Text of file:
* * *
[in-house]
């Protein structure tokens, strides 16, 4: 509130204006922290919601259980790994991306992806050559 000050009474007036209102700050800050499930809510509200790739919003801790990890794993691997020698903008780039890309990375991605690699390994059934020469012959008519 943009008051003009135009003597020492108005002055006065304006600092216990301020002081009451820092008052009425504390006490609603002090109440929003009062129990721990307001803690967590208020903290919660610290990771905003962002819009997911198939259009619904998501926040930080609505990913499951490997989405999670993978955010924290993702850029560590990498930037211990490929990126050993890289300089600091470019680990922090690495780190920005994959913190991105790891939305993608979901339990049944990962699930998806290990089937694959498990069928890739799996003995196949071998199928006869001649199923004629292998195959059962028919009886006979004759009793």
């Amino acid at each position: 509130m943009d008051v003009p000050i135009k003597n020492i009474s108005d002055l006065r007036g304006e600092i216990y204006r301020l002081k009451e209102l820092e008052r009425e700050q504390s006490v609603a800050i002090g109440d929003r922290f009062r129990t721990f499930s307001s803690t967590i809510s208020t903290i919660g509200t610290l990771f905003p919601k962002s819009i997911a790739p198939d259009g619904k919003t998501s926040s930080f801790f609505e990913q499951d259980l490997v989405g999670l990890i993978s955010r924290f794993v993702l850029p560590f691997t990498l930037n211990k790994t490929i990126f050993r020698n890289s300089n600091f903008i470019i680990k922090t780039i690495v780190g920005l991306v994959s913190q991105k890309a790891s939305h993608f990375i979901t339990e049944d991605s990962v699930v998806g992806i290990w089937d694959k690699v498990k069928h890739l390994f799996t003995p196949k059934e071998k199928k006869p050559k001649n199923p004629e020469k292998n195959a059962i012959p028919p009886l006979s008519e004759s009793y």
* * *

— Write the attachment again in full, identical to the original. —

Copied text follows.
[in-house]
């Protein structure tokens, strides 16, 4: 509130204006922290919601259980790994991306992806050559 000050009474007036209102700050800050499930809510509200790739919003801790990890794993691997020698903008780039890309990375991605690699390994059934020469012959008519 943009008051003009135009003597020492108005002055006065304006600092216990301020002081009451820092008052009425504390006490609603002090109440929003009062129990721990307001803690967590208020903290919660610290990771905003962002819009997911198939259009619904998501926040930080609505990913499951490997989405999670993978955010924290993702850029560590990498930037211990490929990126050993890289300089600091470019680990922090690495780190920005994959913190991105790891939305993608979901339990049944990962699930998806290990089937694959498990069928890739799996003995196949071998199928006869001649199923004629292998195959059962028919009886006979004759009793």
């Amino acid at each position: 509130m943009d008051v003009p000050i135009k003597n020492i009474s108005d002055l006065r007036g304006e600092i216990y204006r301020l002081k009451e209102l820092e008052r009425e700050q504390s006490v609603a800050i002090g109440d929003r922290f009062r129990t721990f499930s307001s803690t967590i809510s208020t903290i919660g509200t610290l990771f905003p919601k962002s819009i997911a790739p198939d259009g619904k919003t998501s926040s930080f801790f609505e990913q499951d259980l490997v989405g999670l990890i993978s955010r924290f794993v993702l850029p560590f691997t990498l930037n211990k790994t490929i990126f050993r020698n890289s300089n600091f903008i470019i680990k922090t780039i690495v780190g920005l991306v994959s913190q991105k890309a790891s939305h993608f990375i979901t339990e049944d991605s990962v699930v998806g992806i290990w089937d694959k690699v498990k069928h890739l390994f799996t003995p196949k059934e071998k199928k006869p050559k001649n199923p004629e020469k292998n195959a059962i012959p028919p009886l006979s008519e004759s009793y």